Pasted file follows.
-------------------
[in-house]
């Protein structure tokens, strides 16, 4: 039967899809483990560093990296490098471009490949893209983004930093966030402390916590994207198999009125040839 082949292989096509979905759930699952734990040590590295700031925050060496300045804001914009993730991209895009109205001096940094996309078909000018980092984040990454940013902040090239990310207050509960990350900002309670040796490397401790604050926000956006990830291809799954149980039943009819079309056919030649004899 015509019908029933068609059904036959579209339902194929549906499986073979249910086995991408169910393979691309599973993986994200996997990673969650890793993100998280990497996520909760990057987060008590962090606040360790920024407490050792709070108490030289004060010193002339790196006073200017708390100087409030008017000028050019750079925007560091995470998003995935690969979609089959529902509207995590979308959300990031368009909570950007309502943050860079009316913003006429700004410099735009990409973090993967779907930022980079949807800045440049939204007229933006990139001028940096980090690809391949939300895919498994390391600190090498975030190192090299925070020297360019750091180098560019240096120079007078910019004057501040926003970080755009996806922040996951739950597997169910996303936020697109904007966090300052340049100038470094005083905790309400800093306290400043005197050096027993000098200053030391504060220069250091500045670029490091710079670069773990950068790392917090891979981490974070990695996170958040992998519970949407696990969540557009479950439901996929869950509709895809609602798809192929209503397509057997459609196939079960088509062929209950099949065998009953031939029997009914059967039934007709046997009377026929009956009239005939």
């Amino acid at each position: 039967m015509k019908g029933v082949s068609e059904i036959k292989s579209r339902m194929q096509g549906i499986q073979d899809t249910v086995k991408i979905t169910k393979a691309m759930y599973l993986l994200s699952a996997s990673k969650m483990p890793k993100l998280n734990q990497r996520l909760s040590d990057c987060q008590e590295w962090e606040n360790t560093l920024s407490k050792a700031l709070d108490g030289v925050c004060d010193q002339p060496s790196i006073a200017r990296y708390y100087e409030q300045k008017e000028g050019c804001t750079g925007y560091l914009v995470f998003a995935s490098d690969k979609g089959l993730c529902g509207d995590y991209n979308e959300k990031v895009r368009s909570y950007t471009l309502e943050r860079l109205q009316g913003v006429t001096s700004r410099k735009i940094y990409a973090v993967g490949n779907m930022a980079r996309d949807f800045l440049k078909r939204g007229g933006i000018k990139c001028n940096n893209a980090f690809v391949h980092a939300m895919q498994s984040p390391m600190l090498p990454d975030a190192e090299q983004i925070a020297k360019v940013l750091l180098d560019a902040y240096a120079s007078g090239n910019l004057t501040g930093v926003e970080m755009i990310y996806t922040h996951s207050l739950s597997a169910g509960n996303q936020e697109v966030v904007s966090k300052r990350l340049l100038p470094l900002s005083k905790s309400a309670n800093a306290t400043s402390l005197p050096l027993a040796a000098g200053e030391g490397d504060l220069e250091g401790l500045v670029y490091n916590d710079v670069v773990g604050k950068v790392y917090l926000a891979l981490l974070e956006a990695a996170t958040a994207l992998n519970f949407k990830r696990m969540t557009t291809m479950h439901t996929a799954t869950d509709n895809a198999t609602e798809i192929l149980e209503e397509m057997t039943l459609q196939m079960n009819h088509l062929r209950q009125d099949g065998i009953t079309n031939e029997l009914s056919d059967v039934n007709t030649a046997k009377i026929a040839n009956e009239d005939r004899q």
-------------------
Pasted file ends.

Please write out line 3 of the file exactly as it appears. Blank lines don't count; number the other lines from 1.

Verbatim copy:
């Amino acid at each position: 039967m015509k019908g029933v082949s068609e059904i036959k292989s579209r339902m194929q096509g549906i499986q073979d899809t249910v086995k991408i979905t169910k393979a691309m759930y599973l993986l994200s699952a996997s990673k969650m483990p890793k993100l998280n734990q990497r996520l909760s040590d990057c987060q008590e590295w962090e606040n360790t560093l920024s407490k050792a700031l709070d108490g030289v925050c004060d010193q002339p060496s790196i006073a200017r990296y708390y100087e409030q300045k008017e000028g050019c804001t750079g925007y560091l914009v995470f998003a995935s490098d690969k979609g089959l993730c529902g509207d995590y991209n979308e959300k990031v895009r368009s909570y950007t471009l309502e943050r860079l109205q009316g913003v006429t001096s700004r410099k735009i940094y990409a973090v993967g490949n779907m930022a980079r996309d949807f800045l440049k078909r939204g007229g933006i000018k990139c001028n940096n893209a980090f690809v391949h980092a939300m895919q498994s984040p390391m600190l090498p990454d975030a190192e090299q983004i925070a020297k360019v940013l750091l180098d560019a902040y240096a120079s007078g090239n910019l004057t501040g930093v926003e970080m755009i990310y996806t922040h996951s207050l739950s597997a169910g509960n996303q936020e697109v966030v904007s966090k300052r990350l340049l100038p470094l900002s005083k905790s309400a309670n800093a306290t400043s402390l005197p050096l027993a040796a000098g200053e030391g490397d504060l220069e250091g401790l500045v670029y490091n916590d710079v670069v773990g604050k950068v790392y917090l926000a891979l981490l974070e956006a990695a996170t958040a994207l992998n519970f949407k990830r696990m969540t557009t291809m479950h439901t996929a799954t869950d509709n895809a198999t609602e798809i192929l149980e209503e397509m057997t039943l459609q196939m079960n009819h088509l062929r209950q009125d099949g065998i009953t079309n031939e029997l009914s056919d059967v039934n007709t030649a046997k009377i026929a040839n009956e009239d005939r004899q």